Forgiveness in Charleston

Light Shining in Darkness

Some acts are so terrible, it seems masochistic to talk about them. Some acts are so gracious, we marvel at them and must talk about them.

John Stonestreet

Today, we felt compelled to talk about the events of last week, the horrific killing of nine people at Emanuel African Methodist Episcopal Church in Charleston, South Carolina.

Why? Because we’re seeing in those events how light overcomes darkness. How love overcomes hate.

As you almost undoubtedly know, on June 17, a man described as “white, with sandy-blond hair, around 21 years old and 5 feet 9 inches in height, wearing a gray sweatshirt and jeans” entered Emanuel and participated in a Bible study led by the Church’s pastor, Clementa C. Pinckney.

At about 9pm, the man, subsequently identified as Dylann Roof, opened fire killing nine people, including Pastor Pinckney.

Scarcely had the news broken than pundits – both liberal and conservative – started using the shooting to further pet causes, from banning the Confederate flag to the need to permit people to carry guns in church.

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But, remarkably, the people of Emanuel wanted to talk about something far more important: grace and forgiveness.

In an interview with the BBC, the children of Sharonda Singleton, one of the victims, told the reporter “We already forgive [Dylann Roof] and there’s nothing but love from our side of the family.”

And they weren’t alone. Stephen Singleton, Emanuel’s former pastor, told NPR that “we’re people of faith, and people of faith know that we heal. God helps us heal. This doesn’t drive us away from God. This drives us to God, and that’s why I’m here now.”

When asked what his former parishioners had told him, he continued, “There are a lot of broken hearts, a lot of sorrow and a lot of healing to be done. And that’s what we’re going to work on, and that’s what we’re going to focus on because if we get bitter and angry, we just make a bad situation worse.”

Thus, a relative of another victim, Myra Thompson, said “I forgive him and my family forgives him. But we would like him to take this opportunity to repent” and “give your life to the one who matters most: Christ.”

Senator Tim Scott, appearing on “Face the Nation” said that while Roof may have intended to ignite a war between the races, he brought the people of Charleston closer together.

And that’s because the people of Emanuel have responded in a way that is distinctly, if not uniquely, Christian: loving those who hate you, forgiving those who sin against you, and blessing those who would persecute you.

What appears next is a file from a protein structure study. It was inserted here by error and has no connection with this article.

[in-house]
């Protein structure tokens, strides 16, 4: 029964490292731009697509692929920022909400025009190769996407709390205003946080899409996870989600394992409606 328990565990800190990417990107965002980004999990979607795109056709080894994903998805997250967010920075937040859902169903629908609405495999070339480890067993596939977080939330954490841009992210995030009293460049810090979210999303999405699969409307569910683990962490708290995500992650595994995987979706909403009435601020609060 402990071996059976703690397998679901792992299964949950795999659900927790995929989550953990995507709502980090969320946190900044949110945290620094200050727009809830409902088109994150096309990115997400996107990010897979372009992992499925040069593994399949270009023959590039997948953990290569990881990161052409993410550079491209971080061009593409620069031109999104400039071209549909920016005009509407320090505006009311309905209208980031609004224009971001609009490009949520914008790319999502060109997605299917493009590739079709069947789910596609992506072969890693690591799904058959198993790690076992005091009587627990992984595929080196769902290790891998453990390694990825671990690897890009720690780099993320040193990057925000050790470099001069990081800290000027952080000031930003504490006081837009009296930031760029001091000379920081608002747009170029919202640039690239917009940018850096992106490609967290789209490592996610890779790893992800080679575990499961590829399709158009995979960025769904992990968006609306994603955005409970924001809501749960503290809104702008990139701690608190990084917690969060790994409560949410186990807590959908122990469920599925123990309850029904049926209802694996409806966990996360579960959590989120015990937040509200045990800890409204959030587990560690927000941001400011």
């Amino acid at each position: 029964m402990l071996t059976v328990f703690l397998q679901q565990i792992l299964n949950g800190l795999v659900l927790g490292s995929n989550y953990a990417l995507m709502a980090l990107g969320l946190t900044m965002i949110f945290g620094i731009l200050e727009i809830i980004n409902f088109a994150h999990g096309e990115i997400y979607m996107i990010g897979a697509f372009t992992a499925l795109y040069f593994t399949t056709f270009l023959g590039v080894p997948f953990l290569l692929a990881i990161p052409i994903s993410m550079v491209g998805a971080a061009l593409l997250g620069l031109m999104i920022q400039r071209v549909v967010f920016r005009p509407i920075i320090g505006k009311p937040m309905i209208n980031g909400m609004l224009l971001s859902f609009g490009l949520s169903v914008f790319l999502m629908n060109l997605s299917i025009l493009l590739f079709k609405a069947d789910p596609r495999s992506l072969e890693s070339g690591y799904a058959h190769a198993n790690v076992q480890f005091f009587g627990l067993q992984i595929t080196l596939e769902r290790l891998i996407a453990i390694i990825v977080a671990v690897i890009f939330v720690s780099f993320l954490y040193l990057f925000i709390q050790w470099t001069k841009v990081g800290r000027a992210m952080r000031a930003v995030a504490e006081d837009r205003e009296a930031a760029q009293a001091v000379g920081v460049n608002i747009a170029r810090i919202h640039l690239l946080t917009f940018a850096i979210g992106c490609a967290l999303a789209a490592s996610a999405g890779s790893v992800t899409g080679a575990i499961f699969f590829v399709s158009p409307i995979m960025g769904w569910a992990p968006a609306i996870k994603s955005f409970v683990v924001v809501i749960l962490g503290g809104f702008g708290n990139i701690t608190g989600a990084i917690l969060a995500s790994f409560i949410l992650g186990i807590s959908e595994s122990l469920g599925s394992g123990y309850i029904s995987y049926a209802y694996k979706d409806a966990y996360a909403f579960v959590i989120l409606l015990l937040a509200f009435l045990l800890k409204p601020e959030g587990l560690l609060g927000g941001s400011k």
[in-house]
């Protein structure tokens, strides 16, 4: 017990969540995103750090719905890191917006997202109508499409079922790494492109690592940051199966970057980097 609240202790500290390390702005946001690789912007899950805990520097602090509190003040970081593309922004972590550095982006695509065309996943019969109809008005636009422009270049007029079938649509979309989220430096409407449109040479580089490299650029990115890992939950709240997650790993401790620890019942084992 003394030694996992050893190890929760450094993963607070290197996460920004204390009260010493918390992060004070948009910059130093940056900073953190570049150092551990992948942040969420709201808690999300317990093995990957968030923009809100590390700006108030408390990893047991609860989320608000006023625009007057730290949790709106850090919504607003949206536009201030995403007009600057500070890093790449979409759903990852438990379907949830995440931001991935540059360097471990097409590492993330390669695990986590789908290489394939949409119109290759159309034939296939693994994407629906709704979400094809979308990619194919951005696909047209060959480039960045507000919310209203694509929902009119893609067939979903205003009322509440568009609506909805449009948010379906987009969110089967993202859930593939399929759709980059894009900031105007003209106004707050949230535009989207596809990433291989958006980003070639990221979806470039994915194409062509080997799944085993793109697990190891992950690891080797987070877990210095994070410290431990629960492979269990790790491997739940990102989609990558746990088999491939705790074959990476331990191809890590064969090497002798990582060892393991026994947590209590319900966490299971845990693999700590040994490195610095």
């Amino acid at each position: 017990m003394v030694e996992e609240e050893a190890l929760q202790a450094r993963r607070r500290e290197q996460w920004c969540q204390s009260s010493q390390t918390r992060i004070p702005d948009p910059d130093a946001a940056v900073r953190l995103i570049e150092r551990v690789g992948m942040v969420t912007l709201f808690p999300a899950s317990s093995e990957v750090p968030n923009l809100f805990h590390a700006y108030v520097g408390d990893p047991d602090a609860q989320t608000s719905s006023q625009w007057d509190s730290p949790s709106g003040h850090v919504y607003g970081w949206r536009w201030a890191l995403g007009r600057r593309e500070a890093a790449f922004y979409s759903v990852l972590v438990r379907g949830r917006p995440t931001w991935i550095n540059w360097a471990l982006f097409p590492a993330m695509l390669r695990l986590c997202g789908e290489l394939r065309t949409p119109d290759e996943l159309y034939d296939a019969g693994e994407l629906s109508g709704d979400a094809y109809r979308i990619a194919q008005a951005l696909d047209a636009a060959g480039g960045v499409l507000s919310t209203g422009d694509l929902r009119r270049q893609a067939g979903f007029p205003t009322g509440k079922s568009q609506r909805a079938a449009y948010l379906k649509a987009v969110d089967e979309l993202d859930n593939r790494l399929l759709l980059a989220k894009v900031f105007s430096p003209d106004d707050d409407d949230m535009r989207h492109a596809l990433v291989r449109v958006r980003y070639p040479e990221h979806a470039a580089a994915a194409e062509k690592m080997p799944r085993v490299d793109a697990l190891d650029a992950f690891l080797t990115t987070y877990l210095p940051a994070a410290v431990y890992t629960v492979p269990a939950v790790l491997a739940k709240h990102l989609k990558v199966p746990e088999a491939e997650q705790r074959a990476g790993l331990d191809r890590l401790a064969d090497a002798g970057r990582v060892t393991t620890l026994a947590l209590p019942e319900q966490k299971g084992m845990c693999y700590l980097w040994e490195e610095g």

Christian ideas may no longer have power in our culture that they once had. But to paraphrase the Apostle Paul, against the kind of grace on display in Charleston there is no argument.

We even saw it on display in Roof’s capture. A North Carolina woman, at great personal risk,  followed Roof’s car until she was sure it was him and then called the police. When asked why, she replied, “I had been praying for those people on my way to work . . . I was in the right place at the right time that the Lord puts you.”

This was so reminiscent of the horrific event from years ago, the murder of five Amish girls in Nickel Mines, Pennsylvania. The members of the Amish community forgave the murderer. The families of the victims reached out to the widow of the perpetrator. And on this program then, Chuck Colson asked questions we should ask again today: “How are we working in our own communities to build cultures of grace? Are we teaching our children to forgive? Are we actively working to restore offenders and reach out in aid to victims? Are we overcoming evil in the world by good, as we are commanded to do?”  And I would add: “If evil and tragedy come our way, are we ready to respond in love the same way our brothers and sisters in Charleston have?”

What happened in Charleston is a tragic reminder of the great darkness in the world. But in the aftermath we see the truth that the “light shines in the darkness and the darkness cannot overcome it.”

FURTHER READING AND INFORMATION

Forgiveness in Charleston: Light Shining in Darkness
As John has suggested, responding with intentional forgiveness in the midst of darkness allows Christ’s light to shine in a way that few can deny. Make prayer your first priority, then walk in the grace of God as you work to bring restoration and healing in your community.

RESOURCES

The Context of Forgiveness
Chuck Colson | BreakPoint.org | October 3, 2007

Tim Scott: South Carolina shooter has “brought our community together”
Rebecca Kaplan | CBSnews.com |June 21, 2015

Tip from Kings Mountain florists led to Charleston shooting suspect’s arrest
Gabe Whisnant | shelbystar.com | June 18, 2015

A dream that must be denied
Eric Frazier | Charlotte Observer | June 19, 2015

AVAILABLE IN THE ONLINE BOOKSTORE

Choosing Forgiveness: Your Journey to Freedom
Nancy Leigh DeMoss | Moody Publishers | April 2008


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